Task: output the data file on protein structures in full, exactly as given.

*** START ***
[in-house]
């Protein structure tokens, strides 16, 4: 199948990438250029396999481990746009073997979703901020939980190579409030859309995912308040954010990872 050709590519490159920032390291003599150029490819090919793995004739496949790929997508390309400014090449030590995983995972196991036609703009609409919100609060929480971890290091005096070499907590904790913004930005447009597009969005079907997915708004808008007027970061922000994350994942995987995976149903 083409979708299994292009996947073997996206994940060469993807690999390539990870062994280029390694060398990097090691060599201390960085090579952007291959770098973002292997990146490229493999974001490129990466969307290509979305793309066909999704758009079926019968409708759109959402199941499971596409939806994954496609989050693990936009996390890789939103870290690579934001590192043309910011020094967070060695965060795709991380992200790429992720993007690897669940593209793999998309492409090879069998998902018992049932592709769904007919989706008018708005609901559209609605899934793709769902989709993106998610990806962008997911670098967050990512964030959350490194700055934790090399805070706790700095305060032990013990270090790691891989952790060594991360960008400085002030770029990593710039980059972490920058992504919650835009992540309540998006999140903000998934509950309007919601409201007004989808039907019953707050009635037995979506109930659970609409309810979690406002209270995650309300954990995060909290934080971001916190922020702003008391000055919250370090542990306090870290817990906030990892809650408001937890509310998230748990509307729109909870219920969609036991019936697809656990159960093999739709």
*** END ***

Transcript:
[in-house]
């Protein structure tokens, strides 16, 4: 199948990438250029396999481990746009073997979703901020939980190579409030859309995912308040954010990872 050709590519490159920032390291003599150029490819090919793995004739496949790929997508390309400014090449030590995983995972196991036609703009609409919100609060929480971890290091005096070499907590904790913004930005447009597009969005079907997915708004808008007027970061922000994350994942995987995976149903 083409979708299994292009996947073997996206994940060469993807690999390539990870062994280029390694060398990097090691060599201390960085090579952007291959770098973002292997990146490229493999974001490129990466969307290509979305793309066909999704758009079926019968409708759109959402199941499971596409939806994954496609989050693990936009996390890789939103870290690579934001590192043309910011020094967070060695965060795709991380992200790429992720993007690897669940593209793999998309492409090879069998998902018992049932592709769904007919989706008018708005609901559209609605899934793709769902989709993106998610990806962008997911670098967050990512964030959350490194700055934790090399805070706790700095305060032990013990270090790691891989952790060594991360960008400085002030770029990593710039980059972490920058992504919650835009992540309540998006999140903000998934509950309007919601409201007004989808039907019953707050009635037995979506109930659970609409309810979690406002209270995650309300954990995060909290934080971001916190922020702003008391000055919250370090542990306090870290817990906030990892809650408001937890509310998230748990509307729109909870219920969609036991019936697809656990159960093999739709």